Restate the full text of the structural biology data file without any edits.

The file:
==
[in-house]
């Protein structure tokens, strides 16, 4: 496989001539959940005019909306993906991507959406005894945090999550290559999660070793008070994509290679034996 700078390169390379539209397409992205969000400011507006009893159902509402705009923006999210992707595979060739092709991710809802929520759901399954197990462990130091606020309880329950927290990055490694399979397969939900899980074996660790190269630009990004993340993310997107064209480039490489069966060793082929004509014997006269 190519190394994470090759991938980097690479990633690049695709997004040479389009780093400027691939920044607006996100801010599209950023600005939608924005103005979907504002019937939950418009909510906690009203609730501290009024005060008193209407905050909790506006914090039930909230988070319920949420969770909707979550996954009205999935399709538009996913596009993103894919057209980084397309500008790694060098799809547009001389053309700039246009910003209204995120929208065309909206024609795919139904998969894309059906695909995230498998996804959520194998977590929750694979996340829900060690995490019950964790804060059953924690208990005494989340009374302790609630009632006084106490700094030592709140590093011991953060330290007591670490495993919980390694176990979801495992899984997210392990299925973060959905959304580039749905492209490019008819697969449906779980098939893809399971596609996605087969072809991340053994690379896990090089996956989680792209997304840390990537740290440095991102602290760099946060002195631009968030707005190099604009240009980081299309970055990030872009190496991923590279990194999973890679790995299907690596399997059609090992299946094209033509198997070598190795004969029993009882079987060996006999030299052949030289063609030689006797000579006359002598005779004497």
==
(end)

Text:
[in-house]
């Protein structure tokens, strides 16, 4: 496989001539959940005019909306993906991507959406005894945090999550290559999660070793008070994509290679034996 700078390169390379539209397409992205969000400011507006009893159902509402705009923006999210992707595979060739092709991710809802929520759901399954197990462990130091606020309880329950927290990055490694399979397969939900899980074996660790190269630009990004993340993310997107064209480039490489069966060793082929004509014997006269 190519190394994470090759991938980097690479990633690049695709997004040479389009780093400027691939920044607006996100801010599209950023600005939608924005103005979907504002019937939950418009909510906690009203609730501290009024005060008193209407905050909790506006914090039930909230988070319920949420969770909707979550996954009205999935399709538009996913596009993103894919057209980084397309500008790694060098799809547009001389053309700039246009910003209204995120929208065309909206024609795919139904998969894309059906695909995230498998996804959520194998977590929750694979996340829900060690995490019950964790804060059953924690208990005494989340009374302790609630009632006084106490700094030592709140590093011991953060330290007591670490495993919980390694176990979801495992899984997210392990299925973060959905959304580039749905492209490019008819697969449906779980098939893809399971596609996605087969072809991340053994690379896990090089996956989680792209997304840390990537740290440095991102602290760099946060002195631009968030707005190099604009240009980081299309970055990030872009190496991923590279990194999973890679790995299907690596399997059609090992299946094209033509198997070598190795004969029993009882079987060996006999030299052949030289063609030689006797000579006359002598005779004497």